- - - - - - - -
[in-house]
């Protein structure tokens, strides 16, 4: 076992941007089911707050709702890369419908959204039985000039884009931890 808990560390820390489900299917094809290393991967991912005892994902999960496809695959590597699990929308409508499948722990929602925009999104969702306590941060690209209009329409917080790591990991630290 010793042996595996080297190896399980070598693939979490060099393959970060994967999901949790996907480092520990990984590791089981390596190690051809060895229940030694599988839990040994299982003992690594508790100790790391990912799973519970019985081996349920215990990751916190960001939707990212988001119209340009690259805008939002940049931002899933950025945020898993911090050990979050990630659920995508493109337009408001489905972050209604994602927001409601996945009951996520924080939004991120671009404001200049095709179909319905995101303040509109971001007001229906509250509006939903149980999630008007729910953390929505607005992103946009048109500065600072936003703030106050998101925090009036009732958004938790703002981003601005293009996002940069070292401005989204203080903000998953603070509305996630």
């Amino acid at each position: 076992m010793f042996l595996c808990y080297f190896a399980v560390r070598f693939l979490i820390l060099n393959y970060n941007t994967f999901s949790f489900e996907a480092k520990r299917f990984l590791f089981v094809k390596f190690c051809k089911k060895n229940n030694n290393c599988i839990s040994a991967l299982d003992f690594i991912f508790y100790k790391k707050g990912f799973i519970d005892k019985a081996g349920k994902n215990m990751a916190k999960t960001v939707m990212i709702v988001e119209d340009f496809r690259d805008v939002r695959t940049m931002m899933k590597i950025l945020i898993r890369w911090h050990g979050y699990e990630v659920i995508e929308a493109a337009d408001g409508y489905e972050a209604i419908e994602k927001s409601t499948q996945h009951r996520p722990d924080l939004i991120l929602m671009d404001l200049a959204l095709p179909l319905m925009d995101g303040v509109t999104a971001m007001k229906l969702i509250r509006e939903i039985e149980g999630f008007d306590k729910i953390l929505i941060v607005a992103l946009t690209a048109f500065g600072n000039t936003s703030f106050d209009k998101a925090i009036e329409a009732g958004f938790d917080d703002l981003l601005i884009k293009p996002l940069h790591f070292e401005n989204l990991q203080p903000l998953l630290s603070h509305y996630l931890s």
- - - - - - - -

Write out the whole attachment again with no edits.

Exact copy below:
[in-house]
């Protein structure tokens, strides 16, 4: 076992941007089911707050709702890369419908959204039985000039884009931890 808990560390820390489900299917094809290393991967991912005892994902999960496809695959590597699990929308409508499948722990929602925009999104969702306590941060690209209009329409917080790591990991630290 010793042996595996080297190896399980070598693939979490060099393959970060994967999901949790996907480092520990990984590791089981390596190690051809060895229940030694599988839990040994299982003992690594508790100790790391990912799973519970019985081996349920215990990751916190960001939707990212988001119209340009690259805008939002940049931002899933950025945020898993911090050990979050990630659920995508493109337009408001489905972050209604994602927001409601996945009951996520924080939004991120671009404001200049095709179909319905995101303040509109971001007001229906509250509006939903149980999630008007729910953390929505607005992103946009048109500065600072936003703030106050998101925090009036009732958004938790703002981003601005293009996002940069070292401005989204203080903000998953603070509305996630």
């Amino acid at each position: 076992m010793f042996l595996c808990y080297f190896a399980v560390r070598f693939l979490i820390l060099n393959y970060n941007t994967f999901s949790f489900e996907a480092k520990r299917f990984l590791f089981v094809k390596f190690c051809k089911k060895n229940n030694n290393c599988i839990s040994a991967l299982d003992f690594i991912f508790y100790k790391k707050g990912f799973i519970d005892k019985a081996g349920k994902n215990m990751a916190k999960t960001v939707m990212i709702v988001e119209d340009f496809r690259d805008v939002r695959t940049m931002m899933k590597i950025l945020i898993r890369w911090h050990g979050y699990e990630v659920i995508e929308a493109a337009d408001g409508y489905e972050a209604i419908e994602k927001s409601t499948q996945h009951r996520p722990d924080l939004i991120l929602m671009d404001l200049a959204l095709p179909l319905m925009d995101g303040v509109t999104a971001m007001k229906l969702i509250r509006e939903i039985e149980g999630f008007d306590k729910i953390l929505i941060v607005a992103l946009t690209a048109f500065g600072n000039t936003s703030f106050d209009k998101a925090i009036e329409a009732g958004f938790d917080d703002l981003l601005i884009k293009p996002l940069h790591f070292e401005n989204l990991q203080p903000l998953l630290s603070h509305y996630l931890s």